Govt. must admit its term limit policy is a mistake

The Royal Gazette
Opinion (29 Nov. 2006)

Here’s a topical piece of trivia for you: What’s the difference between one non-Bermudian or two non-Bermudians filling a job over 12 years? Answer: A few votes.

There’s little else that can be read into the PLP Government’s stubborn persistence in pursuing the dangerously counter-productive work permit term limits policy; a policy that is a month away from triggering a mass exodus of non-Bermudian workers who will be replaced by…a mass influx of non-Bermudian workers.

That’s very sensible public policy indeed.

The only beneficiaries of this revolving door of non-Bermudians might be the moving companies, the airlines, and Premier Brown, who will classify a few more air arrivals as tourists.

It’s time for Cabinet to make a long overdue announcement. It’s time to admit the obvious: the work permit term limits policy was a 2003 election stunt that has run awry and can now be shelved. Except of course that we’re almost certainly facing a spring election, meaning we’re in a period when reality is irrelevant and the Government will act irrationally.

The refusal to change course on term limits is our equivalent of George Bush’s refusal to admit that his Iraq policy was failing, because that would amount to a pre-election admission that it’s failing…even though everyone knew it was failing.

Election or no election, the time has come for the Premier to announce that the policy was a mistake, that term limits won’t work, that they were never going to work and that sending experienced professionals to mentor young Dubliners or Cayman Islanders instead of Bermudians is economic suicide.

The policy itself admits that. Shortly after the 2003 election was resolved, the PLP Government announced that the ‘key employees’ of ‘good corporate citizens’ would be excluded; an admission that the policy was counterproductive, ill-advised and a cynical attempt to grab a few votes.

The irony of this policy is that it isn’t the non-Bermudians who we should subject to term limits; it’s the politicians who are implementing them who should be. Bermuda is led – in the loose sense of the word ‘led’ – by a collection of politicians well past their ‘sell by’ date; 1960’s thinking in the 21st century isn’t serving us well.

Not once in the past few years has the Government articulated what this policy will achieve, or has achieved, other than a sound bite or two that the PLP is the party of Bermudianisation; the facts notwithstanding.

The facts are that the eight year tenure of the PLP has been characterised by a reduction in the number of jobs held by Bermudians and a corresponding increase in the number of jobs for non-Bermudians. Those are the facts.

Inconvenient I know. But true.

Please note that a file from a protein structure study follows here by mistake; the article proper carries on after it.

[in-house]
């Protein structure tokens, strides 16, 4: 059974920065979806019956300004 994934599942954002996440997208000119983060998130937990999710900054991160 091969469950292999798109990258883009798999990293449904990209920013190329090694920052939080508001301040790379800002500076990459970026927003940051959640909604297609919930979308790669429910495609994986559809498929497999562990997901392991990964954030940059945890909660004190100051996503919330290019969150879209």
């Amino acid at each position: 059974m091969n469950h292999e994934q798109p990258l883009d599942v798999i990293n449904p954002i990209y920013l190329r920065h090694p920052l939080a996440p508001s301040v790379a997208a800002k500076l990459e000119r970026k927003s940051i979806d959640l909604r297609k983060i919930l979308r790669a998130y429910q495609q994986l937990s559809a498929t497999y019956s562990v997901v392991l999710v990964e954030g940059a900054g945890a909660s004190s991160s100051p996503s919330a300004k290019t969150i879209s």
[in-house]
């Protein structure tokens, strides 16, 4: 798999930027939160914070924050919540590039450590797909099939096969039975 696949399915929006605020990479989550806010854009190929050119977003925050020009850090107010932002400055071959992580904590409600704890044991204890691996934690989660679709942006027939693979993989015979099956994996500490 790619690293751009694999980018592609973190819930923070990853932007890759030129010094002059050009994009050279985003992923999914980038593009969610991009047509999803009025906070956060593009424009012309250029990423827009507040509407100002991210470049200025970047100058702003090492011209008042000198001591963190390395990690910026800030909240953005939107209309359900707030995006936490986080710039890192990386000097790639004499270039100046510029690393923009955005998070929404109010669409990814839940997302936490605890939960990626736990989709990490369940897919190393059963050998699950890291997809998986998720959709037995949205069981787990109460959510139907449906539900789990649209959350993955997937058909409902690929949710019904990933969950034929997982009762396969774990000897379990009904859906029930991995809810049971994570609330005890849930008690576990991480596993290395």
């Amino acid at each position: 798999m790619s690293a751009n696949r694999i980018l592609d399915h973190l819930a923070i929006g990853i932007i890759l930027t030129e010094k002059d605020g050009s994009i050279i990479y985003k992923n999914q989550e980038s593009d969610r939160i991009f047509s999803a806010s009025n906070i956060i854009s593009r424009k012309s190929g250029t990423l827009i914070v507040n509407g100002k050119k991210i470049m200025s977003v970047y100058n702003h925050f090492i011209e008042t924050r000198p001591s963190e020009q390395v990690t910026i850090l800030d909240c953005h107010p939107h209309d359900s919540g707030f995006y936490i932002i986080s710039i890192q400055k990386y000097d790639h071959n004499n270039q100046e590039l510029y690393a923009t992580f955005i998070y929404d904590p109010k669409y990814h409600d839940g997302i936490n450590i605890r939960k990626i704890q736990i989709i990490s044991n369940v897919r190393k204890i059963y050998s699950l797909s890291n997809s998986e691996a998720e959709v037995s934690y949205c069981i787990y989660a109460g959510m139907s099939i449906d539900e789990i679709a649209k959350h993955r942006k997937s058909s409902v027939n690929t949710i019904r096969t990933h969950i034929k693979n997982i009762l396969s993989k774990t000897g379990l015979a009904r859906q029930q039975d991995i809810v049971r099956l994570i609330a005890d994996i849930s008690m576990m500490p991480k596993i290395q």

The ratio of Bermudian to non-Bermudian jobs has worsened during the PLP’s tenure; the realization of which no doubt triggered the term limit window dressing to desperately shore up support.

In the past week we’ve heard the PLP Government espouse two disturbing positions: foreigners bad (term limits), foreign money good (Premier’s Gala Weekend); two myopic stances which are damaging both our economy and our reputation.

Let’s get real. Can we really call ourselves the friendliest place in the world when we greet our tourists and foreign workers with: “Welcome to Bermuda, when are you leaving?”

This pervasive attitude feeds into one of the most common of the many complaints we level at non-Bermudians: they’re insular; they don’t truly immerse themselves in our culture; they just come to work, work, work.

What do we expect? What would you do if you were told that you can’t stay here for more than 6 years – whether a local successor exists or not – because your presence is both the cause and solution of our problems. The Government has even gone so far as to blame the rush-hour traffic problem on non-Bermudians, with our at least two-car-Premier suggesting that foreign workers shouldn’t own one.

This hostile environment exacerbates ‘expatness’; a phenomenon where the more we demonize and scapegoat foreign workers the more they withdraw from the greater Bermudian community and maximize the economic benefit of their legislated short stay in Bermuda.

Term limits are bad. They fail to increase opportunity for Bermudians, but do increase the cost and operating burden on our businesses, which will look for more welcoming homes.

There’s no two ways about it. Government must step back and admit that it was a mistake.

This is absolutely critical to ensure the continued success of Bermuda’s prosperous but tenuous economy; the continued professional and technical education and training of Bermudians; and to prevent our Government from redirecting some of the most talented individuals in their fields to other jurisdictions, where they’ll ply their trade, share their knowledge and threaten Bermuda’s dominance in insurance and reinsurance.

Economic complacency isn’t unprecedented in Bermuda; we went through this twenty years ago and never recovered. Back then it was tourism’s success which we took for granted; now it’s international business.

Let’s not repeat history.

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